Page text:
Sarajevo Film Festival 2024

A sense of place

UNITED STATES: A portrait of today’s USA through immaculately composed shots of landscape, cityscape and the spaces in between.
Director: James Benning
Producer: James Benning
Distributor:
Country: USA

Making the most of James Benning’s new film, The United States of America requires a kind of commitment. You have to agree to engage with it by bringing something of your own: presence, a sense of slowing down. You have to align a sense of inner quiet with the screen, let go, and just be there – almost like in meditation. Otherwise, you only see a slideshow, a sequence, which means missing what the film truly has to give.

The United States of America, a film by James Benning
The United States of America, a film by James Benning

Visual poetry

If you are looking for narrative, you won’t find it here, but the film tells a story that works just like poetry. The meanings and the metaphors in the film are sometimes obvious, but mostly not. Mostly it’s up to the viewer to engage in a slow act of contemplation so that ‘the story’ – not in a traditional sense – can be revealed. In that state of contemplation, one can truly connect the dots, juxtapose images that reveal contrasts, grasp the big picture.

The film is a sequence of two-minute – or a bit under – static shots of all 50 US states and the District of Columbia and Puerto Rico, shown alphabetically. They mostly depict the land, open space, vast nature, with a handful of shots taken in cities. They capture the country like pieces of a puzzle, each having a feeling of its own but coming together only as a whole in an image that is more a feeling, a sense of the United States.

Individually, the shots are not truly representative of the states they depict. Some are what you’d expect – like palm trees in Hawaii, but others are clouds, like in Ohio and Tennessee. But the truth is that once you sink into the journey Benning proposes, you don’t expect representative images. The sense of place aligns with one’s inner sense of presence, and so the meanings and the feelings come up through what the shots are, not what one could expect them to be.

In that state of contemplation, one can truly connect the dots, juxtapose images that reveal contrasts, grasp the big picture.

Minimalism

The appearance of people is minimal, distant, in the background. They don’t steal the focus. They can be seen, but they’re just an insignificant part of what is shown – like in the shot of Grand Junction in Colorado in which humans are tiny dots passing in the background, real but unimportant. Perception is shifted in this sense – in Benning’s film, it’s not people defining or owning the place, giving a sense that these landscapes and by that the country itself is larger and mightier, and more enduring than anyone passing through.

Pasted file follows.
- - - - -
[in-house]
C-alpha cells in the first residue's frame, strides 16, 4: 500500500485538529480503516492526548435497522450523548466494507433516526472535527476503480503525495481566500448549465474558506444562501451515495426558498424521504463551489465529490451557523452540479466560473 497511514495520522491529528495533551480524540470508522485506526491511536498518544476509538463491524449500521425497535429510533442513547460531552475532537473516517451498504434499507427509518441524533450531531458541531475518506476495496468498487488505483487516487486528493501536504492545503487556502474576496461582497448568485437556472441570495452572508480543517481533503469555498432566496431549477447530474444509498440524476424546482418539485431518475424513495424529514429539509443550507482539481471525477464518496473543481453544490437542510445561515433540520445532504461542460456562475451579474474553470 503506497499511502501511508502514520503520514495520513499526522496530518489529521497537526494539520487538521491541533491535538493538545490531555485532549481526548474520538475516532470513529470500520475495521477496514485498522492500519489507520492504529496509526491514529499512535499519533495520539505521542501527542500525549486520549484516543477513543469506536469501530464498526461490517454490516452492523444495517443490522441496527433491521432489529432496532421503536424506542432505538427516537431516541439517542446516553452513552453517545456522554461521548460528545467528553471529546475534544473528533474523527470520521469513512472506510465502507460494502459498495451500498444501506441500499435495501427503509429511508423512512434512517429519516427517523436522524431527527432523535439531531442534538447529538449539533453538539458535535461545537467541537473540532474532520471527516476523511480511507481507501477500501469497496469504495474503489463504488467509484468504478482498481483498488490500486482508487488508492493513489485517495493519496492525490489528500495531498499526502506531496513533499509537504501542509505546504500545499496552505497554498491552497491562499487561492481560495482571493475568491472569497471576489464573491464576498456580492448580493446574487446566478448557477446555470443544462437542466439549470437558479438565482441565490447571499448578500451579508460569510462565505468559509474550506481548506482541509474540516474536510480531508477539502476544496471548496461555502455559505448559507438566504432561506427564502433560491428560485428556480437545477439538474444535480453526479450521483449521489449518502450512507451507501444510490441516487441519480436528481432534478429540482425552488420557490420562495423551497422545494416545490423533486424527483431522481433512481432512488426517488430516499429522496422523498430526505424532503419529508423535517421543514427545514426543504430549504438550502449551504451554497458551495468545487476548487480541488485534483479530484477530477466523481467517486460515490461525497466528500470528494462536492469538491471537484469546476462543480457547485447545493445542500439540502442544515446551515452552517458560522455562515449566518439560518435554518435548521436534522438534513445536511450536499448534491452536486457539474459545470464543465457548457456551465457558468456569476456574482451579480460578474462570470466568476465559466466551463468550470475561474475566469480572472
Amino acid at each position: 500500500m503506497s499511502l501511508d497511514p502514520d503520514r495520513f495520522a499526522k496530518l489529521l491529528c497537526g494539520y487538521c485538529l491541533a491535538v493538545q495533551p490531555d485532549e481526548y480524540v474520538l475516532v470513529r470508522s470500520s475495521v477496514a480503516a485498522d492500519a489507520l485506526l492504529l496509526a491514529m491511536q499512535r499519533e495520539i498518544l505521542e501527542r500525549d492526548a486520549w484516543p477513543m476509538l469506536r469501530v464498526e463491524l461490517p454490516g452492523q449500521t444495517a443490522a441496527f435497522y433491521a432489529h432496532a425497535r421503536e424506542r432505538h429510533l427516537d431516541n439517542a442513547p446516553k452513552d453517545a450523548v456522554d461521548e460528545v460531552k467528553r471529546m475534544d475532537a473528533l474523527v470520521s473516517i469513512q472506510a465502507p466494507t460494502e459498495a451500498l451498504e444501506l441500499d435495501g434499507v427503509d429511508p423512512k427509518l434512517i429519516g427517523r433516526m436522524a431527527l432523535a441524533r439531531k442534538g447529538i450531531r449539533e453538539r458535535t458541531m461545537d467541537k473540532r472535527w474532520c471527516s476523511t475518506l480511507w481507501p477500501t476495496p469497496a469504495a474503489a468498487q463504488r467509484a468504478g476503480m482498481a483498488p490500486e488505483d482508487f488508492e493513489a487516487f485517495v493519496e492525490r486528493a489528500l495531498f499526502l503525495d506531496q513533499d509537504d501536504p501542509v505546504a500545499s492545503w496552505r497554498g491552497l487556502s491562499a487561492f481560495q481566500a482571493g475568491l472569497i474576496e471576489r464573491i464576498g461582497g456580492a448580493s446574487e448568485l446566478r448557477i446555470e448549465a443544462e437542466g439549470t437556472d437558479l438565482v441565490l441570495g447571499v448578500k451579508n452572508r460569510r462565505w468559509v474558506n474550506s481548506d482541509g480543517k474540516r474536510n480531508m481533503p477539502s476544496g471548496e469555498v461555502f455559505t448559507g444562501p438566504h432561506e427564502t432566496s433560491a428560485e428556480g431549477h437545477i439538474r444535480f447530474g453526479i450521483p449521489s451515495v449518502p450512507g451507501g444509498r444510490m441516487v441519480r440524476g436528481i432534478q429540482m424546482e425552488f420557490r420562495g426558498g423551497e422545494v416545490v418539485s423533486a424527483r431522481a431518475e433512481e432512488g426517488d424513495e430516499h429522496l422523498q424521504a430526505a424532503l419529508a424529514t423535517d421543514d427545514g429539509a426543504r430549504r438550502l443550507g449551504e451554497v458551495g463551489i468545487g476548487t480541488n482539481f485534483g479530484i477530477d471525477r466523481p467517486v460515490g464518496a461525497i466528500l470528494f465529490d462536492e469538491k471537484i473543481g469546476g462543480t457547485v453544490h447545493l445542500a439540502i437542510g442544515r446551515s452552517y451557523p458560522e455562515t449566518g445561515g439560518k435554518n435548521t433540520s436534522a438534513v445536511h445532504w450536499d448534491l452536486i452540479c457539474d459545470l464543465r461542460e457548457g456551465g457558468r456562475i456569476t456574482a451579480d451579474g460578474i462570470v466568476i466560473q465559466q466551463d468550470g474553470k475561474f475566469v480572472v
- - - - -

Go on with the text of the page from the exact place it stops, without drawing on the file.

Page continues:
But people’s presence is felt to a different and more powerful effect, through the shots pointing to US’ natural exploitation – the mining industry in Minnesota, pumpjacks in Oklahoma, the oil refineries in Louisiana – these images not only add that sense of human presence but also suggest the effects these have on the environment.

The United States of America, a film by James Benning
The United States of America, a film by James Benning

Layers of meaning

Benning adds another layer of meaning through the audio played intently over specific states – archive recordings clearly touching on America’s biggest and somehow definitory problems. We hear Malcolm X’s interview heard over cotton fields in Mississippi; a Christian sermon over Nebraska, an interview about the genocide of Native Americans over the landscape, in Utah; and a speech about the military industrial complex and its dangers, in Delaware – with a suggestive shot of a large mansion. They make the sum of deep long-term or historical issues, completed by some tangible in the everyday yet hidden in plain sight, as the contrast between the shot in California, depicting people living in tents under a bridge and the financial district in New York, or the yacht and the boats seen in Key Biscayne in Florida suggests.

Each image adds to the next through each shot, and at the end, the sum of all of them adds to a lyrical but not idyllic understanding of the United States. Watching this film makes for time spent on what is more than a visual journey. It is a true experience that leaves you with a deep sense of place. The US covers millions of kilometres, and its realities are so complex, yet Benning manages to distil it all in the film, leaving a lasting powerful feeling.

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Bianca-Olivia Nita
Bianca-Olivia Nita
Bianca is a freelance journalist and documentary critic. She is a regular contributor to Modern Times Review.

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